Flashcards in Chapter 11 Psychology 175.102 Deck (87)
Personality refers to the enduring patterns of thought, feeling, motivation and behaviour that are expressed in different circumstances
Structure of personality
The organisation of enduring patterns of thought, feeling, motivation and behaviour.
Individual differences in personality; the way people differ from one another
Psychological dynamics analogous to dynamics among physical forces.
Divided processes into three types: conscious, pre-conscious and unconscious.
Conscious mental processes
Rational, goal directed thoughts at the centre of awareness
Pre-conscious mental processes
Not conscious but could become conscious at any point, such as knowledge of the colour of Robbins.
Unconscious mental processes
Irrational, organised along associative lines rather than by logic
Conflicting feelings or motives
A tension or battle between opposing motives
The solutions people develop to maximise fulfilment of conflicting motives simultaneously
Drive or instinct model
Focused on what drives or motivates people. Freud
Refers as much to pleasure seeking, sexuality and love as it does to desires for sexual intercourse.
Stages in the development of personality, sexuality and motivation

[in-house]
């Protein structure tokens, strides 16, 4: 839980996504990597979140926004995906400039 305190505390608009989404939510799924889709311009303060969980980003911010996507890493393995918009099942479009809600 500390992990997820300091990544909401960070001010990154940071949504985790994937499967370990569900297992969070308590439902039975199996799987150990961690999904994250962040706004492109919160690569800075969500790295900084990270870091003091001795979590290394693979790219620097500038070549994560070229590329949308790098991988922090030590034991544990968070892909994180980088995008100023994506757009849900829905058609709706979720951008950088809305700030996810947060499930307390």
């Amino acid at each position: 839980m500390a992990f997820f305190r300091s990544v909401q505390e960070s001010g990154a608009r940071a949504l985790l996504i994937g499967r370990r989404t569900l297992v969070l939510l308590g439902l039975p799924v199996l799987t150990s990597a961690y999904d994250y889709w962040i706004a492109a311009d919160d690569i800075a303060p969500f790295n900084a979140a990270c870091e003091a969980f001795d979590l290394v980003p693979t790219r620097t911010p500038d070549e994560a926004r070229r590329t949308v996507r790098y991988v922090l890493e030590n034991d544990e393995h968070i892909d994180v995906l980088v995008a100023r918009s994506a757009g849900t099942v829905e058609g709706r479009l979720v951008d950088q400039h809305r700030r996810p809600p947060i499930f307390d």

Development model - Freud
Freud's model of how children develop
The first 18 months of life. Children explore the world through their mouths. Dependency
Conflicts or concerns that persist beyond the developmental period in which they arise
Ages 2 to 3 years.
Categorised by conflicts with parents about compliance and defiance.
Orderliness, cleanliness, control, compliance.
Ages 4 to 6 years.
During the phallic stage the child identifies with significant others, especially the same-sex parent.
Oedipus complex, establishment of conscience
Making another person part of one's self: imitating the person's behaviour, changing the self-concept to see oneself as like the person.
Freud's hypothesis that little boys want exclusive relationship with their mothers, and little girls want an exclusive relationship with their fathers.
A small boys fear of castration by the father or others
The girls belief that because they make a penis they are inferior to boys
Ages 7 to 11 years.
Children repressed their sexual impulses and continue to identify with the same-sex parent
Age 12 years and beyond.
Conscious sexuality resurfaces after years of repression, and genital sex becomes the primary goal of sexual activity.
Mature sexuality and relationships
Described conflict in terms of desires on the one hand and the dictates of conscious or the constraints of reality on the other
The reservoir of sexual and aggressive energy.
Is driven by impulses and, like the unconscious of the topographic model, is characterised by primary process thinking: wishful, illogical and associative thought
Primary process thinking
Wishful, illogical and associative thought
Part of id
Seeking immediate satisfaction and gratification, with little or no consideration for the longer term ramifications.
Part of id